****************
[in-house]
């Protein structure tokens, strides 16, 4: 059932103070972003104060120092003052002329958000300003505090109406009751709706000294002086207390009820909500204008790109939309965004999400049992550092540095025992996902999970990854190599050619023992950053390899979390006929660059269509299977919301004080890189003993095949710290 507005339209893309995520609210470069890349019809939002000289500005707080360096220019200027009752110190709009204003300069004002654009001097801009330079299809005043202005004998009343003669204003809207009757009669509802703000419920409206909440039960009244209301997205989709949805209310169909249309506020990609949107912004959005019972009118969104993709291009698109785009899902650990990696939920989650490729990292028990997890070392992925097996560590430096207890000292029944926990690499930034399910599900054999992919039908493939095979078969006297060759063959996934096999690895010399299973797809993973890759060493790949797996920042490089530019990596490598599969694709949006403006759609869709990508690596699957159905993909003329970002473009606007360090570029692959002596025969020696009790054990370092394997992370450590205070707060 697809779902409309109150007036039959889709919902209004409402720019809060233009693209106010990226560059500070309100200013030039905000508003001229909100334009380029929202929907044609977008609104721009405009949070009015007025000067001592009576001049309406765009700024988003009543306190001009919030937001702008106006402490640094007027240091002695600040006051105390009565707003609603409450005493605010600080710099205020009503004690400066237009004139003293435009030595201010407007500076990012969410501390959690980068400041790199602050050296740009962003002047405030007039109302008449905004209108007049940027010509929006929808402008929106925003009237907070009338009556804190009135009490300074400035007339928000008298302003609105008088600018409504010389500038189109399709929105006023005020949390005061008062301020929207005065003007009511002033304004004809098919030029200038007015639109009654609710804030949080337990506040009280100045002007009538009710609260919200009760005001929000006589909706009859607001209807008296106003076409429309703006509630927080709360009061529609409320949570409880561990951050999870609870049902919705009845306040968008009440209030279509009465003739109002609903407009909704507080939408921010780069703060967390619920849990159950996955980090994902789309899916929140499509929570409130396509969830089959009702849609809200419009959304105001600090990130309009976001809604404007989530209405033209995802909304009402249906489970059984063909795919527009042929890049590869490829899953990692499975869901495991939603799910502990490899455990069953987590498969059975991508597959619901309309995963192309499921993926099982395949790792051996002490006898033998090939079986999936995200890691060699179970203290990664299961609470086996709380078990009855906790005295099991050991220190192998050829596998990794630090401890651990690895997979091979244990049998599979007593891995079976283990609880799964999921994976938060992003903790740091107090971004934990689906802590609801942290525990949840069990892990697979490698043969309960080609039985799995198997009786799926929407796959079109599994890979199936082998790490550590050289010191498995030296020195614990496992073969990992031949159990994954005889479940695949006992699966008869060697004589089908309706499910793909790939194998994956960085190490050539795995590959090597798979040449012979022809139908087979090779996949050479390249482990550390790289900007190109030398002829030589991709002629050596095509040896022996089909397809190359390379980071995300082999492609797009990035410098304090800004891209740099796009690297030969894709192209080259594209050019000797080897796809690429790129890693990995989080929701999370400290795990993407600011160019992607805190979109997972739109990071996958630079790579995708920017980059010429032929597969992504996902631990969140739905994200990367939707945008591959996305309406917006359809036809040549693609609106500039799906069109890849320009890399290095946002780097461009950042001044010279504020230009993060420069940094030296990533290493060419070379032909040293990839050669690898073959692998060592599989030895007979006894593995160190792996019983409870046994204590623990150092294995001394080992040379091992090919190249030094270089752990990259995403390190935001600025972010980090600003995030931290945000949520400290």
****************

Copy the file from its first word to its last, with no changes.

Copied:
[in-house]
């Protein structure tokens, strides 16, 4: 059932103070972003104060120092003052002329958000300003505090109406009751709706000294002086207390009820909500204008790109939309965004999400049992550092540095025992996902999970990854190599050619023992950053390899979390006929660059269509299977919301004080890189003993095949710290 507005339209893309995520609210470069890349019809939002000289500005707080360096220019200027009752110190709009204003300069004002654009001097801009330079299809005043202005004998009343003669204003809207009757009669509802703000419920409206909440039960009244209301997205989709949805209310169909249309506020990609949107912004959005019972009118969104993709291009698109785009899902650990990696939920989650490729990292028990997890070392992925097996560590430096207890000292029944926990690499930034399910599900054999992919039908493939095979078969006297060759063959996934096999690895010399299973797809993973890759060493790949797996920042490089530019990596490598599969694709949006403006759609869709990508690596699957159905993909003329970002473009606007360090570029692959002596025969020696009790054990370092394997992370450590205070707060 697809779902409309109150007036039959889709919902209004409402720019809060233009693209106010990226560059500070309100200013030039905000508003001229909100334009380029929202929907044609977008609104721009405009949070009015007025000067001592009576001049309406765009700024988003009543306190001009919030937001702008106006402490640094007027240091002695600040006051105390009565707003609603409450005493605010600080710099205020009503004690400066237009004139003293435009030595201010407007500076990012969410501390959690980068400041790199602050050296740009962003002047405030007039109302008449905004209108007049940027010509929006929808402008929106925003009237907070009338009556804190009135009490300074400035007339928000008298302003609105008088600018409504010389500038189109399709929105006023005020949390005061008062301020929207005065003007009511002033304004004809098919030029200038007015639109009654609710804030949080337990506040009280100045002007009538009710609260919200009760005001929000006589909706009859607001209807008296106003076409429309703006509630927080709360009061529609409320949570409880561990951050999870609870049902919705009845306040968008009440209030279509009465003739109002609903407009909704507080939408921010780069703060967390619920849990159950996955980090994902789309899916929140499509929570409130396509969830089959009702849609809200419009959304105001600090990130309009976001809604404007989530209405033209995802909304009402249906489970059984063909795919527009042929890049590869490829899953990692499975869901495991939603799910502990490899455990069953987590498969059975991508597959619901309309995963192309499921993926099982395949790792051996002490006898033998090939079986999936995200890691060699179970203290990664299961609470086996709380078990009855906790005295099991050991220190192998050829596998990794630090401890651990690895997979091979244990049998599979007593891995079976283990609880799964999921994976938060992003903790740091107090971004934990689906802590609801942290525990949840069990892990697979490698043969309960080609039985799995198997009786799926929407796959079109599994890979199936082998790490550590050289010191498995030296020195614990496992073969990992031949159990994954005889479940695949006992699966008869060697004589089908309706499910793909790939194998994956960085190490050539795995590959090597798979040449012979022809139908087979090779996949050479390249482990550390790289900007190109030398002829030589991709002629050596095509040896022996089909397809190359390379980071995300082999492609797009990035410098304090800004891209740099796009690297030969894709192209080259594209050019000797080897796809690429790129890693990995989080929701999370400290795990993407600011160019992607805190979109997972739109990071996958630079790579995708920017980059010429032929597969992504996902631990969140739905994200990367939707945008591959996305309406917006359809036809040549693609609106500039799906069109890849320009890399290095946002780097461009950042001044010279504020230009993060420069940094030296990533290493060419070379032909040293990839050669690898073959692998060592599989030895007979006894593995160190792996019983409870046994204590623990150092294995001394080992040379091992090919190249030094270089752990990259995403390190935001600025972010980090600003995030931290945000949520400290």